A Mischievous Monkey.

DURING the past week the Goldwyn Studios have been demoralised by the mischievous tricks of " Tony," a small monkey who was entrusted with a part in tho now Mabel Xormand production, " Head Over Heels." Tho pickles which adorn tho hate of the girls playing in Jack Pickford's picture, "Just Out of College," mysteriously disappeared. All tho icing on a cake which was to bo used in Johnny Jones's current " Edgar " feature was found scraped off, when the moment came for using it, and an irate star reported that a box of candy that had reached her that morning had been very thoroughly cleaned up. A search was promptly instituted for tho thief, and a very sick and disillusioned littlo monkey was at last found in an obscure corner of the studio grounds by his distracted master, on Italian organ- ' grinder. However, " Tony " made up for his depredations by giving a fine rendering of his part in Mabel's picture, and Mabel herself was just thinking of adopting him altogether, when Aya stepped in and put his foot down with great and final decision. Aya is Mis- Normand's prize Chow, and is extremely haughty and reserved, as most jof these blue- blooded canines are. He went for that trained monkoy, and during the brief space of glorious lifo that ensued it was a puzzle to find which was tho dog and which was tho monkey. It took three stage hands to end the engagement, and Aya is still going about heavily bandaged ; whilst Tony gibbers and chatters angrily directly anything on four feet ns much as appears on tho horizon. Now Miss Nnrmnnd says that, she has reconsidered her decision to add a monkey to her menogerie.

Klsik Codp.

FietUrt Show, October 30//* , 1920.



A Hawaiian girl appearing with Edith Roberts in FRANK MAYO'S cigarette should have been all You will never recognise who has been photo- "Macama." She is LILLY PHILLIPS, a grand the more fragrant considering it was lit by graphed in this artistic pose I It is WESLEY niece of King Kamehameha of Hawaii. beautiful BETTY BLYTHE. BARRY. He makes a nice girl, does he not ?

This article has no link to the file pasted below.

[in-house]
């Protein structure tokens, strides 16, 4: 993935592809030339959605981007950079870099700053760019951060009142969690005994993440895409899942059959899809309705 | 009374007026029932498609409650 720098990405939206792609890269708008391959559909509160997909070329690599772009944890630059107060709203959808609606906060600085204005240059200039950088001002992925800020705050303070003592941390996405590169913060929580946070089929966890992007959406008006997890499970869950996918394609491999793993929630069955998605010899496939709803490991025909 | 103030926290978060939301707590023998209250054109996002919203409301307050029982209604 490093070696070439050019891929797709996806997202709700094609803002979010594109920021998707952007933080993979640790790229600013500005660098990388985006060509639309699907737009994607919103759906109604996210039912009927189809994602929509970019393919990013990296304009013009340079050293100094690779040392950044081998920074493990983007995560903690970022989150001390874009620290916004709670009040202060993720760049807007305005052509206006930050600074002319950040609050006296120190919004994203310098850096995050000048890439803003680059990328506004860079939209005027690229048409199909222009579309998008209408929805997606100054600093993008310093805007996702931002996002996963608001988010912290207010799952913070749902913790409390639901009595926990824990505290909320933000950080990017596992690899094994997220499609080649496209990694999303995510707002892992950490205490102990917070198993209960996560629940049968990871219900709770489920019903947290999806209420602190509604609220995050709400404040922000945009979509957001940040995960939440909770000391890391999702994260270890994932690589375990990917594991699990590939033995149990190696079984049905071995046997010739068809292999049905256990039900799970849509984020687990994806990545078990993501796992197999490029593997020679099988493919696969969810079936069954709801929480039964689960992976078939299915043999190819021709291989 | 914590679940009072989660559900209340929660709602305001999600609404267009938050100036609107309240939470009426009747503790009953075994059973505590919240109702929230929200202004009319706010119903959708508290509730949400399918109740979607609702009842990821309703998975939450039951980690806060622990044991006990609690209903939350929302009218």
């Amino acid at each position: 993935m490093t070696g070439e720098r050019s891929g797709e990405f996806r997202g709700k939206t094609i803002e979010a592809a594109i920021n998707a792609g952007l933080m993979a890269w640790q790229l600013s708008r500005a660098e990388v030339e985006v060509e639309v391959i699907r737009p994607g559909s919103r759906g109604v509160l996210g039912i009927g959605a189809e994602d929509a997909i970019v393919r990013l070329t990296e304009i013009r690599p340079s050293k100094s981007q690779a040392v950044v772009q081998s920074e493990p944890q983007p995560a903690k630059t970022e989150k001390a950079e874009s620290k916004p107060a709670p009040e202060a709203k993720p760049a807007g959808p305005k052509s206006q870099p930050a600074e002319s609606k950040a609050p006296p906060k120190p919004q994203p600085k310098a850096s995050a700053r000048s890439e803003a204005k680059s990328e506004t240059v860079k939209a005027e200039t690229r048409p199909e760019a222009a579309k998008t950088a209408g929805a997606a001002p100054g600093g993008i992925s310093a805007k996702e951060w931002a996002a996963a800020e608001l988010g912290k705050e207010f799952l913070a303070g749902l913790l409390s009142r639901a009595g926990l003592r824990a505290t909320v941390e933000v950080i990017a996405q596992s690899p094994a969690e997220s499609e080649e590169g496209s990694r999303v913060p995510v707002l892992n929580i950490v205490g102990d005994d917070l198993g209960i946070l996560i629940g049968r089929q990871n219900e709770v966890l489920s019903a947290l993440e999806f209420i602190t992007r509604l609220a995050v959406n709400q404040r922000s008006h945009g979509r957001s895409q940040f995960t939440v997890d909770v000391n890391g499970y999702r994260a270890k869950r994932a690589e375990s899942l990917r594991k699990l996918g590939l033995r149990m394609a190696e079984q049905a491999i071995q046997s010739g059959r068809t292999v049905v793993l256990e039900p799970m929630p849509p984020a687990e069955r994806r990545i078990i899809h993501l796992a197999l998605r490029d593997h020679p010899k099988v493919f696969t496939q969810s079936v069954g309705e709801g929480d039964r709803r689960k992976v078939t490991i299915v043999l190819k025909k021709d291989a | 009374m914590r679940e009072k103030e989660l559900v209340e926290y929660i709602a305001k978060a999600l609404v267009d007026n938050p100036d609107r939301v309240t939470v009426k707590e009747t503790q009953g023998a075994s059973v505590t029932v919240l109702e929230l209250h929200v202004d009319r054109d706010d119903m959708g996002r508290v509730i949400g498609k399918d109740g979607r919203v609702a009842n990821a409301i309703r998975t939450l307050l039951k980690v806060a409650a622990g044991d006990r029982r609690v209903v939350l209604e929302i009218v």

MAY ALLISON— Metro Star— with her mother LOUISE GLAUM heard there was a craze in London and Paris for This photograph of MARJORIE and nephew. Her sisters are standing at the grown-ups to carry dolls. So she bought a walking doll, and is here DAW should bring many fol- back, one of whom is her business manager. seen taking it for a stroll. lowers to the overall movement

ricture Show," October ZOth, 1920.

Our SfrlencUd Serial Tellxng of a Man's Fight Agatnst Fate artel of a AfVoncterful Love.



The Philosophy of Dyson Mallet.

THE discovery was so totally unexpected, the shock so tremendous that John Galloway stood there in the dark room motionless, while the silence sang in his ears, and the minutes of that perfect day of his lushed away into eternity, as Athalie had said.

Their perfect day ! The day snatched from eternity !

And this was the end of it. Athalie, already in her sweet bed, thinking only heaven knew what her thoughts were. And here was he, facing the end of his wild dream, and retribution.

One more come back from the dead ! And to his credit let it be said that in his heart Galloway was glad. Glad that this man had come back to life to expose his miserable deception, and to show him up for what he was.

In that moment something whispered to him, something wild and irresponsible, that now at least ho could fight for the love of Athalie Railton under ' his own name and his own identity. He could not fight a dead man for her, but lie could fight a live one.

The hope died as soon as it was born. He knew now that all hope of winning Athalie was at an end. He knew in truth that there bad never been any hope. He had been be- musing himself with phantoms ; storing up tears and bitterness for them both by playing with his honour.

The momentary flash of the match seemed to have deepened the gloom, but ho could si ill make out that dishevelled and collapsed figure in the chair.

A cold dread clawed at him. The man looked as if he were dead. He shook himself fiercely, and quite suddenly became calm.

Now that the sword which had been over- hanging him had fallen, ho felt a surprising coolness, a sense of relief.

And as small thoughts tlnsh*aulomatieally through the mind in times of crisis, the thought came to him that whatever happened he had had his great day with Athalie Railton.

That was his. Ho clung to it desperately. Nothing could rob him of that memory. -

Ho struck another match and lighted the lamp deliberately.